$I$ is proportional to $V$. But then how it is that I directly got $V=IR$? It looks impossible to handle this thing! If $I$ is proportional to $V$, then it must be $I=RV$. Why it is $V=IR$? The problem is of dependence of $V$ on $I$.

  • 3
    $\begingroup$ I have no idea what you are asking. $\endgroup$
    – ACuriousMind
    Jan 15, 2015 at 20:39
  • $\begingroup$ I is propotional to V right.What next $\endgroup$ Jan 15, 2015 at 20:42
  • $\begingroup$ I believe the proportionality of voltage to current was determined experimentally, and it only applies to particular components, namely the resistor (Ohm's law does not apply to components such as transistors, op amps, etc.). Once you find a proportionality between two variables, it's always nice to determine a constant of proportionality. The resistance is exactly that, and is defined as the ratio of voltage to current (however, it is not the ratio of current to voltage. That would be one divided by the resistance.) The resistance is obtained by experiment. $\endgroup$
    – Involute
    Jan 15, 2015 at 20:47

2 Answers 2


Maybe you haven't got it right.

When we say that Ohm's law is about proportionality between $I$ and $V$ we mean that when you double $I$ then $V$ doubles as well (and vice versa, double $V$ and you'll get double $I$), and so on. We don't mean which is the constant of proportionality.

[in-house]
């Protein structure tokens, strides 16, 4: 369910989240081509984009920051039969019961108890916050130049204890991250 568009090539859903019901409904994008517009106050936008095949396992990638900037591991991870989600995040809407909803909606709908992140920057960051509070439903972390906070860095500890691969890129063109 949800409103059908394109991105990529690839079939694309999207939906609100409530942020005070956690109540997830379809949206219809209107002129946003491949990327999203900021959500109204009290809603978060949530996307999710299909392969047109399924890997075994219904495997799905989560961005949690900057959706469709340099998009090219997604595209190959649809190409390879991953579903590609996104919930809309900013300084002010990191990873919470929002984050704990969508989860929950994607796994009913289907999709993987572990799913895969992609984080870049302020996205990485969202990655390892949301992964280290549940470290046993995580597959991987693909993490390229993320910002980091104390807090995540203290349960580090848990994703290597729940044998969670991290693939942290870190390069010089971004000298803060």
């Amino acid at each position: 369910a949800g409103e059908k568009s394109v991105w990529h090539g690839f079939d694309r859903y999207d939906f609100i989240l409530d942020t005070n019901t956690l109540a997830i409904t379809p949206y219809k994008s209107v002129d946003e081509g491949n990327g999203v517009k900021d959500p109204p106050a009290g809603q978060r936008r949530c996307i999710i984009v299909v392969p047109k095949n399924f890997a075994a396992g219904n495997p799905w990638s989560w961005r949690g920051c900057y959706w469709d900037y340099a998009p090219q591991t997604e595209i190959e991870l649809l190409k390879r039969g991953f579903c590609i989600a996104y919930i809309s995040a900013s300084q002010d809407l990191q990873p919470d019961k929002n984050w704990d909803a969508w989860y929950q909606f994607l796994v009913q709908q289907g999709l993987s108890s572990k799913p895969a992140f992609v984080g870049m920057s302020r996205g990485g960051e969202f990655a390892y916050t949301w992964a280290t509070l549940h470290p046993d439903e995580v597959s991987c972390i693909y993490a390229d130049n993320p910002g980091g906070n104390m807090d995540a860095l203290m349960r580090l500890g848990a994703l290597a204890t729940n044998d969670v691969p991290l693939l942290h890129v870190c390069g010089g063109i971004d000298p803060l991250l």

One formulation of Ohm's law is $V = R \cdot I $, and here the constant is the resistance $R$. But when you invert that formula, you get another formulation of Ohm's law, namely $I = \dfrac{V}{R} = \dfrac{1}{R} \cdot V$.

In this latter case the constant of proportionality is $\dfrac{1}{R}$, which is sometimes called conductance and represented with a $G$ letter, so that Ohm's law can also be rewritten as $I=G \cdot V$.

In both cases you have a proportionality relationship, i.e. a linear relationship between $I$ and $V$. They are not different laws, it's the same physical law expressed mathematically with different formulas.

  • $\begingroup$ Usman, if this post helped you understand what you were trying to figure out, then you should accept this answer :) $\endgroup$
    – jabirali
    Jan 15, 2015 at 22:04

The thing we call "resistance" is a constant of proportionality for the relationship between $V$ and $I$. Because of the word, we like to think that "more resistance" should mean "less current".

Simply stating "current is proportional to voltage" leads to an expression of the general form

$$I = \alpha V$$

Now we need to decide the relationship between $\alpha$ and the thing we want to call "resistance", $R$. If resistance increases, we want current to decrease, so apparently

$$\alpha = \frac{1}{R}$$

Now we rearrange, and we obtain the familiar

$$V = I\cdot R$$


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